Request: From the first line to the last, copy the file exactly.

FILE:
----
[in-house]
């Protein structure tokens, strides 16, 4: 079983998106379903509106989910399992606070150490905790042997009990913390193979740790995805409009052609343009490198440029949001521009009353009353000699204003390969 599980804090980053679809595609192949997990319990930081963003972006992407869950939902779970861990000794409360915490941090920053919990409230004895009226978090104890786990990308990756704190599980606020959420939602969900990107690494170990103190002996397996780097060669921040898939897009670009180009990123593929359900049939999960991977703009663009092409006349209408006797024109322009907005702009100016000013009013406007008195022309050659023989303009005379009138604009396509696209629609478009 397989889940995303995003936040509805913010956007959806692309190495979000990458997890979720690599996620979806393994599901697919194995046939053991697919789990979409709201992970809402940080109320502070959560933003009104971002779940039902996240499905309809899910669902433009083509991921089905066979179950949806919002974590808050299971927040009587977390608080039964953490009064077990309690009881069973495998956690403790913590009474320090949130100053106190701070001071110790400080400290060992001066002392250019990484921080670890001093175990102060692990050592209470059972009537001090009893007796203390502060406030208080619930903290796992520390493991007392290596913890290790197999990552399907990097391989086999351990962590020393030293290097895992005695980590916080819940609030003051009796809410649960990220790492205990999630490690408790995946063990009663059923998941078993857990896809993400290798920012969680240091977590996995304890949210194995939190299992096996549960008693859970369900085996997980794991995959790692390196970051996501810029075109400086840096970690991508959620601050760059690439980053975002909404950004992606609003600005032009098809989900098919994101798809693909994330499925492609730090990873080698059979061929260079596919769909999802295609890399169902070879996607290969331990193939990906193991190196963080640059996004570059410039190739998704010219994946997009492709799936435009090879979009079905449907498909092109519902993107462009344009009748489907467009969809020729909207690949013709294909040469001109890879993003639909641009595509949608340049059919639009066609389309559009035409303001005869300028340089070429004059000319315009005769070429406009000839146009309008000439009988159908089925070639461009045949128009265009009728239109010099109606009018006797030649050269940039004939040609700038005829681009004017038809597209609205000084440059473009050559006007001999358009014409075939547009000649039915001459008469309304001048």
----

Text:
[in-house]
């Protein structure tokens, strides 16, 4: 079983998106379903509106989910399992606070150490905790042997009990913390193979740790995805409009052609343009490198440029949001521009009353009353000699204003390969 599980804090980053679809595609192949997990319990930081963003972006992407869950939902779970861990000794409360915490941090920053919990409230004895009226978090104890786990990308990756704190599980606020959420939602969900990107690494170990103190002996397996780097060669921040898939897009670009180009990123593929359900049939999960991977703009663009092409006349209408006797024109322009907005702009100016000013009013406007008195022309050659023989303009005379009138604009396509696209629609478009 397989889940995303995003936040509805913010956007959806692309190495979000990458997890979720690599996620979806393994599901697919194995046939053991697919789990979409709201992970809402940080109320502070959560933003009104971002779940039902996240499905309809899910669902433009083509991921089905066979179950949806919002974590808050299971927040009587977390608080039964953490009064077990309690009881069973495998956690403790913590009474320090949130100053106190701070001071110790400080400290060992001066002392250019990484921080670890001093175990102060692990050592209470059972009537001090009893007796203390502060406030208080619930903290796992520390493991007392290596913890290790197999990552399907990097391989086999351990962590020393030293290097895992005695980590916080819940609030003051009796809410649960990220790492205990999630490690408790995946063990009663059923998941078993857990896809993400290798920012969680240091977590996995304890949210194995939190299992096996549960008693859970369900085996997980794991995959790692390196970051996501810029075109400086840096970690991508959620601050760059690439980053975002909404950004992606609003600005032009098809989900098919994101798809693909994330499925492609730090990873080698059979061929260079596919769909999802295609890399169902070879996607290969331990193939990906193991190196963080640059996004570059410039190739998704010219994946997009492709799936435009090879979009079905449907498909092109519902993107462009344009009748489907467009969809020729909207690949013709294909040469001109890879993003639909641009595509949608340049059919639009066609389309559009035409303001005869300028340089070429004059000319315009005769070429406009000839146009309008000439009988159908089925070639461009045949128009265009009728239109010099109606009018006797030649050269940039004939040609700038005829681009004017038809597209609205000084440059473009050559006007001999358009014409075939547009000649039915001459008469309304001048």